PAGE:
Dr. Mark Hall
5 March 2002
in Weston, West Virginia?
An Unman Sighting
In C.S. Lewis' book, Perelandra, the character
of Weston, notoriously known as the Unman, has
a purely destructive nature. Weston's destruction,
however, doesn't serve a purpose, but rather
he is destructive for its own sake. Throughout
the story, Weston plucks the feathers from birds,
methodically dissects animals, and even cuts
down plants. Weston's behavior fits his namesake
as he attempts to "unmake" creation.
This desecration is seen today through the destructive
medium of vandalism. Vandalism doesn't receive
much public attention, but it can be seen almost
anywhere. There are many forms of vandalism,
but ultimately, vandalism doesn't serve a purpose.
Theft equates to personal gain or greed, and
Murder relates to aggression or vengeance towards
an individual, but what about vandalism? Vandalism
is rooted in one thing, the joy of destruction.
I remember at a young age witnessing the disgusting
act of vandalism. On Halloween, the jack-o-lanterns
my sister and I worked so hard to carve were
taken from our porch. In the light of the next
day, we found our works of art smashed in the
street. Through the years, I have been able
to deal with falling victim to violence and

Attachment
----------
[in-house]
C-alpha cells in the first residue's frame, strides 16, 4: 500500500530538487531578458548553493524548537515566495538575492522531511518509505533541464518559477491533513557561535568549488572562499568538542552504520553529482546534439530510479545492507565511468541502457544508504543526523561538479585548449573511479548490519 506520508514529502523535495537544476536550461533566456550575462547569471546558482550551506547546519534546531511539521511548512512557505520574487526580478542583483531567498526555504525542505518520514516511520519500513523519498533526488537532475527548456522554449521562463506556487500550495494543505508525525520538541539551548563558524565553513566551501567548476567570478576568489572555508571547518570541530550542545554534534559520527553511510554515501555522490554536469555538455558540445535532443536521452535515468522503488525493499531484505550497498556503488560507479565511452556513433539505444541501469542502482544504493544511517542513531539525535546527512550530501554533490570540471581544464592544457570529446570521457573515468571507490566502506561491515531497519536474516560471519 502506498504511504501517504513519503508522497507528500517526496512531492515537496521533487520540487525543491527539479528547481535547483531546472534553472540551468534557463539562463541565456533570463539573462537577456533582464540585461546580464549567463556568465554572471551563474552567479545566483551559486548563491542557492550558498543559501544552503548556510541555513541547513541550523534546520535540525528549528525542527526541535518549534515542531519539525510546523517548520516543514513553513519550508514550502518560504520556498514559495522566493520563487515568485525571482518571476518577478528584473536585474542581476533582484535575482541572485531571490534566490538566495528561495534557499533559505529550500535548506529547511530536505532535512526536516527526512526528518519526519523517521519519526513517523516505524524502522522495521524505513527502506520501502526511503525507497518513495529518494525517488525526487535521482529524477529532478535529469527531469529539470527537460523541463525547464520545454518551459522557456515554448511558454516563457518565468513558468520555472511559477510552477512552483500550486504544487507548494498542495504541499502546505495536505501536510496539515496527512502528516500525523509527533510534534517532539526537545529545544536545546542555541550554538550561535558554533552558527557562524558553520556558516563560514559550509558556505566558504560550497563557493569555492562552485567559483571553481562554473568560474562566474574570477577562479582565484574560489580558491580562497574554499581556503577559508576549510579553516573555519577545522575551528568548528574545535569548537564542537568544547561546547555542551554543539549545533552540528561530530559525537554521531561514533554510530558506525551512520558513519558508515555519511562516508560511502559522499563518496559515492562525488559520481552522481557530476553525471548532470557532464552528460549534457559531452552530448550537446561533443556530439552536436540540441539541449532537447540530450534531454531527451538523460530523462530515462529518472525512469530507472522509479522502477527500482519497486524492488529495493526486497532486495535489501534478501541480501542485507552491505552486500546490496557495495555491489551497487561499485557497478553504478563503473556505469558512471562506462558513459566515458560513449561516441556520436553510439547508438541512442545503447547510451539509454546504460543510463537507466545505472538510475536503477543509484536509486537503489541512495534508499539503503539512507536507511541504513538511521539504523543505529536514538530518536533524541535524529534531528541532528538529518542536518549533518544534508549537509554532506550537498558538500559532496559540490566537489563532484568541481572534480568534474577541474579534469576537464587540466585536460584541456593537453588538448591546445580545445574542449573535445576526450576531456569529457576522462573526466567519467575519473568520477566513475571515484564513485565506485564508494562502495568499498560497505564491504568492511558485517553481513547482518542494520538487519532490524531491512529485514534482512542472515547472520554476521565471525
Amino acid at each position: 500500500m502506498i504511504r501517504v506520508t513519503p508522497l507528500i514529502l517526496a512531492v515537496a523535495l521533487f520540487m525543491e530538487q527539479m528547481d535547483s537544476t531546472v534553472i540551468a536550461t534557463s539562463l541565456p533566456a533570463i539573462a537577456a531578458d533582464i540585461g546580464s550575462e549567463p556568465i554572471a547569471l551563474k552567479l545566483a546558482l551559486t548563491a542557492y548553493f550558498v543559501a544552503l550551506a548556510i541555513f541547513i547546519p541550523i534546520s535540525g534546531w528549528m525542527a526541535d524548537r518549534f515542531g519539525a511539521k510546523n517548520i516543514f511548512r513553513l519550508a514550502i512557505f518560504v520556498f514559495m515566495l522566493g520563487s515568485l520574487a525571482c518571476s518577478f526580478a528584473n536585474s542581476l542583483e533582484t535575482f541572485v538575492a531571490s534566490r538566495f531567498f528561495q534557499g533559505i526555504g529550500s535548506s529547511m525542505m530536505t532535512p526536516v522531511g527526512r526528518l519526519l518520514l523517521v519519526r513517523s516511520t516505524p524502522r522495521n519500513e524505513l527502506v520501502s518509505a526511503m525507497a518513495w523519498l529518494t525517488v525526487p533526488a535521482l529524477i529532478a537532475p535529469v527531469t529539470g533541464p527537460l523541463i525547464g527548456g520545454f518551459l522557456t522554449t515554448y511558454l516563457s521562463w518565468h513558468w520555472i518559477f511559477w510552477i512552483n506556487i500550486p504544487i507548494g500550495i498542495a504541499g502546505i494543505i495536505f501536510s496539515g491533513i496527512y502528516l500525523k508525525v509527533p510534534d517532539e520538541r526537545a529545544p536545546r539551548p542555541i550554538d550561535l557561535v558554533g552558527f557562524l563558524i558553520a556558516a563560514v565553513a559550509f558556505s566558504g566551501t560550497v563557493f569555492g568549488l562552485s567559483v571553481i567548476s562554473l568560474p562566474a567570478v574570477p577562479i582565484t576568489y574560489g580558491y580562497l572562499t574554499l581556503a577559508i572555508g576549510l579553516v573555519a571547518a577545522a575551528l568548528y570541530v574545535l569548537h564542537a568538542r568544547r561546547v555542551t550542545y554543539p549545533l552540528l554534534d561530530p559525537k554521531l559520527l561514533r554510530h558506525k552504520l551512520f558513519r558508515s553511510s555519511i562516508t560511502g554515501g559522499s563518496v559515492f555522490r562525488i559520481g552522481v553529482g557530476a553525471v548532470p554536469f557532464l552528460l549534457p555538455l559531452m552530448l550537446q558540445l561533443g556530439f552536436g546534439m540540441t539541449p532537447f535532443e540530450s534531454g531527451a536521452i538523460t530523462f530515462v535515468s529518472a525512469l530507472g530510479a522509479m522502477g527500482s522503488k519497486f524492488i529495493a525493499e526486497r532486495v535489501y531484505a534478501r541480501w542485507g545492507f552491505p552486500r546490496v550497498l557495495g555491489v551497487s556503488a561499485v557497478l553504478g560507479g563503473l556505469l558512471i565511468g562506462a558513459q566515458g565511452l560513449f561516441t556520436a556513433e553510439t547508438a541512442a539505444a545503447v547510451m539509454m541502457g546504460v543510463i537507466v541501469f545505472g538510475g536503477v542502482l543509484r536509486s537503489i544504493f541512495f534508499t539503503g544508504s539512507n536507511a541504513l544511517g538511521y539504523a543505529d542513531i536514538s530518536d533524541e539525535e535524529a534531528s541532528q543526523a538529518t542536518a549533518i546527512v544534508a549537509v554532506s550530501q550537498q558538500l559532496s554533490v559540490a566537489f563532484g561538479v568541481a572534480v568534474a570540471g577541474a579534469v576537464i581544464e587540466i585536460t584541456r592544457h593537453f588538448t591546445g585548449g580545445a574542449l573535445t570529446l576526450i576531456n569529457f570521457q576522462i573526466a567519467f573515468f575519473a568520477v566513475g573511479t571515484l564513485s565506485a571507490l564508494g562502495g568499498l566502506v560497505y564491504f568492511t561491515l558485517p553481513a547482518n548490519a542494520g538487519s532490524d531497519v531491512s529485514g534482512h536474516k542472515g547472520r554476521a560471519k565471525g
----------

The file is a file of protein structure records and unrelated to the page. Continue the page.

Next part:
theft, but my righteous anger towards vandalism
has never been reconciled.
Ironically, in Weston, West Virginia, a historic
museum was vandalized. The interesting fact
about this case was that the culprits were not
misguided youth, but adults. To make matters
worse, these adults were members of the law
enforcement community in that area.
Some may argue that since the damage was caused
in the course of a paintball combat game, the
men are only guilty of having irresponsible
fun. Consideration, however, must be given to
two points. First, these are adult men, and
second, these are men that have been selected,
trained, and entrusted with the public welfare.
Based on these circumstances, the destruction
was unequivocally premeditated and deliberate.
They were nothing more than vandals.
This unprecedented case adequately serves to
illustrate the unfortunate direction of modern
society. As we wonder what the Unman could possibly
be thinking during his reign of terror, we also
must speculate what these guardians of justice
were thinking as they vandalized a public building.
Whatever compelled the Unman to destroy life
is surely what must compel vandals to deface,
demean, and destroy. Does the Unman walk among
us? One sighting in Weston, West Virginia would
answer with a resounding, "Yes!"